Go through the Glass Doors
Ana Vivaldi and Identidad Marrón
The La Cárcova Museum of Comparative Sculpture is where these scenes take place. Ernesto de la Cárcova founded the museum in 1928 to train Argentine artists in the tradition of Western canonical art. The museum's collection comprises copies of classical sculptures – the so-called "universal" art. These are plaster copies of the original sculptures. Between the mid-19th and 20th centuries, plaster copies was an established practice in European museums. The copies were marketed to disseminate the culture of the "civilised world".
The La Cárcova Museum’s works carry an aura of the original work since it was in contact with that piece. The copy is plaster cast on the surface of the original sculpture in Europe. They are part of a particular form of fetishism: the veneration of European culture just for being European and the denial of colonialism and the art produced by the Indigenous people of the Americas. The Marrón bodies question the idea that the problems and solutions of the Global South can be “plaster copies” of the Global North.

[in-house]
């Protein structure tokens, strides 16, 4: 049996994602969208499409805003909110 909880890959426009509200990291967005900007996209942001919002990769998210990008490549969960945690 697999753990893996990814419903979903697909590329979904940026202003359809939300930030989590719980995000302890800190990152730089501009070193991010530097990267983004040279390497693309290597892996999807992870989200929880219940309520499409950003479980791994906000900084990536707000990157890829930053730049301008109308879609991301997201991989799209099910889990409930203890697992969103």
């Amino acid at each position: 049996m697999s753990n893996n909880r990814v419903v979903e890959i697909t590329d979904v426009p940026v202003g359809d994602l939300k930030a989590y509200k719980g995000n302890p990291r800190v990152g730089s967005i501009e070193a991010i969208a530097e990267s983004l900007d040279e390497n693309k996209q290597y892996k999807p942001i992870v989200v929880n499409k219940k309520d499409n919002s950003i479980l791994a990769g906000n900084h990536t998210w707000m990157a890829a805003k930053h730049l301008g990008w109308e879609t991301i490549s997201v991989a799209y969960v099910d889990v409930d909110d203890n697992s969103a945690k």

The entrance to the museum allows you to immediately admire works by Michelangelo, like David, which occupies the centre of the central room, Moses and Pietà. The main room features works from the Baroque and Renaissance periods, and the three secondary rooms display copies of Roman and Greek art.
Read more about Cinceles de la Otredad here